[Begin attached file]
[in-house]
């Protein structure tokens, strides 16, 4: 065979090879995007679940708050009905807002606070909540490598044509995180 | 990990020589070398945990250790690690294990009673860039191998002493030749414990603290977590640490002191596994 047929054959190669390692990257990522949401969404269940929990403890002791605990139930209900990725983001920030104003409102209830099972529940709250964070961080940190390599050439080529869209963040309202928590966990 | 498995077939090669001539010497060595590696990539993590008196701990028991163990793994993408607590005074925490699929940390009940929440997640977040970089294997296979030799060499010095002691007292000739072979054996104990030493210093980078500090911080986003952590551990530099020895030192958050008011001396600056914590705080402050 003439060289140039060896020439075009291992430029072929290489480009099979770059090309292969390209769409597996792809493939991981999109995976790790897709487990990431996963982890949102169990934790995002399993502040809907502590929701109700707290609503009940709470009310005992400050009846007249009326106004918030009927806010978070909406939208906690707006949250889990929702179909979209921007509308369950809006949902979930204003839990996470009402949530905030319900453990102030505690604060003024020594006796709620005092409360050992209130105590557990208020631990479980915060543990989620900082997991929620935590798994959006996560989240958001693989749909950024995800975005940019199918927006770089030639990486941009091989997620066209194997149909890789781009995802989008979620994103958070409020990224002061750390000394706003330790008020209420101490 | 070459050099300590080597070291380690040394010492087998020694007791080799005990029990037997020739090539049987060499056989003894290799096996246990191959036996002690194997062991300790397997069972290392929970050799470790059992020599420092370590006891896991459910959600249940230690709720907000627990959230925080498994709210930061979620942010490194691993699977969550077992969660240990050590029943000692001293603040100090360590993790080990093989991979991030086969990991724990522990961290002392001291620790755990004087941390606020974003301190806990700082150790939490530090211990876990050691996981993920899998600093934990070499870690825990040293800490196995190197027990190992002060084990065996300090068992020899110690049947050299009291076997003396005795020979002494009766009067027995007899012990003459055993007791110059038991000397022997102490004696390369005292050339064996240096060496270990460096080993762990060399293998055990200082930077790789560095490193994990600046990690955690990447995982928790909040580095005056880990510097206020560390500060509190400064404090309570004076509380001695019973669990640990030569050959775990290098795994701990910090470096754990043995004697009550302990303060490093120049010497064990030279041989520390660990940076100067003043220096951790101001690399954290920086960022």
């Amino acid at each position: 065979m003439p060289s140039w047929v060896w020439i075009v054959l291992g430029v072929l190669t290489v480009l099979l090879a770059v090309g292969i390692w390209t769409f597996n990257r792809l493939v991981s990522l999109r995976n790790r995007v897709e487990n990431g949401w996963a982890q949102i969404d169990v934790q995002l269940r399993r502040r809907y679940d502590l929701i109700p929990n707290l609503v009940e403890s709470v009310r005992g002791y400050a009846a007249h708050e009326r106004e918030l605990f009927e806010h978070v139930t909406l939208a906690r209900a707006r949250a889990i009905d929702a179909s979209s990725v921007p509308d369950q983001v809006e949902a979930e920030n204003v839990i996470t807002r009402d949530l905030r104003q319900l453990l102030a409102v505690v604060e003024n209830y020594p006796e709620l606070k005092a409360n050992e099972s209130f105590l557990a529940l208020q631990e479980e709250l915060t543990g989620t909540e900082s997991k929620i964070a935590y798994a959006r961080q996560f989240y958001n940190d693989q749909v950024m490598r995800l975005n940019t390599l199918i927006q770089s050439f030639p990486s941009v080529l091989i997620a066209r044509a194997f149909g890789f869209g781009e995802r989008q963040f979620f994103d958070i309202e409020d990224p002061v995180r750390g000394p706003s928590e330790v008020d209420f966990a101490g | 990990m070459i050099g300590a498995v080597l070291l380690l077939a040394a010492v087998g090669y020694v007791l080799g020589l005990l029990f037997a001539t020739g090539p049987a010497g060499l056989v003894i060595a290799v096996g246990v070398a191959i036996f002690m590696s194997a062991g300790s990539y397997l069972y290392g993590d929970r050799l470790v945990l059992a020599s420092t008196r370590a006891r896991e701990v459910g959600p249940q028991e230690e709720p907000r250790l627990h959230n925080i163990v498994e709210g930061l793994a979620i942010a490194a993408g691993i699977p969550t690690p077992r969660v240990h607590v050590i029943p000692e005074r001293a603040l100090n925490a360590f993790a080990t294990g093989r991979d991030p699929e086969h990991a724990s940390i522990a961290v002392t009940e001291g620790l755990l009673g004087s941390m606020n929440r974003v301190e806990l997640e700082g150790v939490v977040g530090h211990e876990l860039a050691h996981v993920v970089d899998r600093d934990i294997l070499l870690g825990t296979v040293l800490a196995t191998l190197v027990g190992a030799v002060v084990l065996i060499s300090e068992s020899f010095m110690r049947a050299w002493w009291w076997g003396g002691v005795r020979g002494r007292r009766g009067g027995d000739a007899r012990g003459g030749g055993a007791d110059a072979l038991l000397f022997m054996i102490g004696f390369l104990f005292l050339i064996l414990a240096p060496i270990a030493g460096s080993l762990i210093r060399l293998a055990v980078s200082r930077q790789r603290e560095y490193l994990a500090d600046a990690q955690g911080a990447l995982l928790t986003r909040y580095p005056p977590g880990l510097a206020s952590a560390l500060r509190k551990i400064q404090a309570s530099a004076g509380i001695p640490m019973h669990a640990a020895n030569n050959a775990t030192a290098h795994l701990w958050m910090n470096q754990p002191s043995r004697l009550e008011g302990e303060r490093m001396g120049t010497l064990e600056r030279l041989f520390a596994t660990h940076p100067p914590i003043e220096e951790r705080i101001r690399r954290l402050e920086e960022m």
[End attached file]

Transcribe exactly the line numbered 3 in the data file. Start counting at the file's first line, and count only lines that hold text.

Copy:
């Amino acid at each position: 065979m003439p060289s140039w047929v060896w020439i075009v054959l291992g430029v072929l190669t290489v480009l099979l090879a770059v090309g292969i390692w390209t769409f597996n990257r792809l493939v991981s990522l999109r995976n790790r995007v897709e487990n990431g949401w996963a982890q949102i969404d169990v934790q995002l269940r399993r502040r809907y679940d502590l929701i109700p929990n707290l609503v009940e403890s709470v009310r005992g002791y400050a009846a007249h708050e009326r106004e918030l605990f009927e806010h978070v139930t909406l939208a906690r209900a707006r949250a889990i009905d929702a179909s979209s990725v921007p509308d369950q983001v809006e949902a979930e920030n204003v839990i996470t807002r009402d949530l905030r104003q319900l453990l102030a409102v505690v604060e003024n209830y020594p006796e709620l606070k005092a409360n050992e099972s209130f105590l557990a529940l208020q631990e479980e709250l915060t543990g989620t909540e900082s997991k929620i964070a935590y798994a959006r961080q996560f989240y958001n940190d693989q749909v950024m490598r995800l975005n940019t390599l199918i927006q770089s050439f030639p990486s941009v080529l091989i997620a066209r044509a194997f149909g890789f869209g781009e995802r989008q963040f979620f994103d958070i309202e409020d990224p002061v995180r750390g000394p706003s928590e330790v008020d209420f966990a101490g | 990990m070459i050099g300590a498995v080597l070291l380690l077939a040394a010492v087998g090669y020694v007791l080799g020589l005990l029990f037997a001539t020739g090539p049987a010497g060499l056989v003894i060595a290799v096996g246990v070398a191959i036996f002690m590696s194997a062991g300790s990539y397997l069972y290392g993590d929970r050799l470790v945990l059992a020599s420092t008196r370590a006891r896991e701990v459910g959600p249940q028991e230690e709720p907000r250790l627990h959230n925080i163990v498994e709210g930061l793994a979620i942010a490194a993408g691993i699977p969550t690690p077992r969660v240990h607590v050590i029943p000692e005074r001293a603040l100090n925490a360590f993790a080990t294990g093989r991979d991030p699929e086969h990991a724990s940390i522990a961290v002392t009940e001291g620790l755990l009673g004087s941390m606020n929440r974003v301190e806990l997640e700082g150790v939490v977040g530090h211990e876990l860039a050691h996981v993920v970089d899998r600093d934990i294997l070499l870690g825990t296979v040293l800490a196995t191998l190197v027990g190992a030799v002060v084990l065996i060499s300090e068992s020899f010095m110690r049947a050299w002493w009291w076997g003396g002691v005795r020979g002494r007292r009766g009067g027995d000739a007899r012990g003459g030749g055993a007791d110059a072979l038991l000397f022997m054996i102490g004696f390369l104990f005292l050339i064996l414990a240096p060496i270990a030493g460096s080993l762990i210093r060399l293998a055990v980078s200082r930077q790789r603290e560095y490193l994990a500090d600046a990690q955690g911080a990447l995982l928790t986003r909040y580095p005056p977590g880990l510097a206020s952590a560390l500060r509190k551990i400064q404090a309570s530099a004076g509380i001695p640490m019973h669990a640990a020895n030569n050959a775990t030192a290098h795994l701990w958050m910090n470096q754990p002191s043995r004697l009550e008011g302990e303060r490093m001396g120049t010497l064990e600056r030279l041989f520390a596994t660990h940076p100067p914590i003043e220096e951790r705080i101001r690399r954290l402050e920086e960022m």